Total consequence of ownership

Businesses today think twice before changing operations. Brid-Aine Conway examines total cost of ownership.

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By  Brid-Aine Conway Published  December 16, 2007

Enterprises think seriously these days before doing anything to change the way their business works. They research, they run analyses and they estimate costs and profits. They do their return on investment (RoI) and their total cost of ownership (TCO) and any other acronym they can think of.

An employee needs to build a business case before pitching a new idea and this is perhaps even more necessary in IT, where the person you're trying to convince may not have in-depth IT knowledge.

But coming up with a great new innovative product the business can use is no good if the support functions necessary aren't considered just as carefully.

Take wireless networks as an example. No one could deny that wireless networks are a good technology and can often be integral for some industries to keep a competitive edge, eg hospitality.

Businesses often engage in rigorous procedures for choosing their wireless network - vetting a vendor and deciding how the network will be integrated to the existing structure, as well as the usual RoI and TCO. But they often ignore the ancillary technologies that have to come with it. While enterprises might budget for the extras, they don't always seem to throw the same amount of intellectual capital at choosing them or researching them.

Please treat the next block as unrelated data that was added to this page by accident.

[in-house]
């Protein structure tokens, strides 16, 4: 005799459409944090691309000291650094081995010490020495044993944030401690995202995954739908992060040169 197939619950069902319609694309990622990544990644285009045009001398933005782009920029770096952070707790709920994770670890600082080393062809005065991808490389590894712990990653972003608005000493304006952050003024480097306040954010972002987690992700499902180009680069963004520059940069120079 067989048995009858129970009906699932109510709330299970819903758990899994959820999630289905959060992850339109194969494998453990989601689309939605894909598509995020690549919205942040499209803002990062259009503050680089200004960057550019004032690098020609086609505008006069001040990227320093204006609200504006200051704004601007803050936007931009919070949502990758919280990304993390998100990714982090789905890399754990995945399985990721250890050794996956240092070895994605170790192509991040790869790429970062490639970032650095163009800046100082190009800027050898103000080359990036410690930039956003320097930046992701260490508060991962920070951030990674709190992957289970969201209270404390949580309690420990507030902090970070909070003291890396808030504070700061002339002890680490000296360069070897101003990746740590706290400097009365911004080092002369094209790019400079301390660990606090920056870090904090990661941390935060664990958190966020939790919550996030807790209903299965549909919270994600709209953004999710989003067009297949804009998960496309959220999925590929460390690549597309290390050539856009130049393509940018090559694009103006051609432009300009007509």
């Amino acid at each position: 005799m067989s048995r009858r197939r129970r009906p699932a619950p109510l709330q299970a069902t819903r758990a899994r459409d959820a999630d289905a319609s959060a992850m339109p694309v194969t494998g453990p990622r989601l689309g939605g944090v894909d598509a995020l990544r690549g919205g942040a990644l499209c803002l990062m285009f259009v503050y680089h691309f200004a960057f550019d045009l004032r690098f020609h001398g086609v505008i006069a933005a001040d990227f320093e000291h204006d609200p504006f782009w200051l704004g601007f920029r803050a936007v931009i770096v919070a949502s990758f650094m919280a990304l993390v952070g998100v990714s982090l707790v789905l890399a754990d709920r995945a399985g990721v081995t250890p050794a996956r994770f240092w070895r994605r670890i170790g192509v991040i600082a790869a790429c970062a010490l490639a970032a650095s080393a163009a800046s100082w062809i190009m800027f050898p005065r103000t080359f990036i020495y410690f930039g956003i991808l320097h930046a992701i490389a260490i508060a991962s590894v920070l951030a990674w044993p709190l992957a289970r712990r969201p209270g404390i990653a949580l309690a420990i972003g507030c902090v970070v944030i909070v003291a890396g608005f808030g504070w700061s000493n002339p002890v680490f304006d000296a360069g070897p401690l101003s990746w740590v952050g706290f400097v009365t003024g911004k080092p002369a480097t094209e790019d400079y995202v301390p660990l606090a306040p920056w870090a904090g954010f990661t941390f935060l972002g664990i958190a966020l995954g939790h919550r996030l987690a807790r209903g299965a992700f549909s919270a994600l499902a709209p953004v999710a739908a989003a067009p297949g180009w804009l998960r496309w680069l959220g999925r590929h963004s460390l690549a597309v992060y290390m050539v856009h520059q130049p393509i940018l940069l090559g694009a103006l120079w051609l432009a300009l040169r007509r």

With wireless networks, security is the support function that gets ignored when all the research and investigation is going on. Security is a part of the TCO for any network but perhaps more importantly, it's a consequence of ownership. To have a corporate network that is not secured in any way at all is unheard of these days. The problem is, not securing it properly is often worse than not securing it at all because the illusion of security leads to a dangerous complacency.

When an enterprise's CIO can proudly state that the company employs WEP encryption alone to secure its wireless network, there's a problem (see ACN's feature "Wireless insecurities"). That WEP encryption ever provided a network with security is a myth. Though it has long been known to be false, the myth persists, online and in word of mouth. However, the web searches of 15 minutes or so are enough to at least cast doubts on the myth's veracity, and more likely dispel it entirely.

It's not easy for CIOs to pitch and implement new products and innovations, or even just those products that are new to them. That they may not have a wide range of knowledge on all possible enterprise IT is not a fault. But not acquiring knowledge on all aspects of a new project, and the consequences that its implementation may bring, is.

Too often, the blood, sweat and tears goes into getting the project off the ground, with little energy left for the fundamentals of how that project needs to run and be supported day-to-day. It's just not enough to look at RoI and TCO anymore. In fact, businesses need a fresh take on an old acronym - they need to start looking at the Total Consequence of Ownership.

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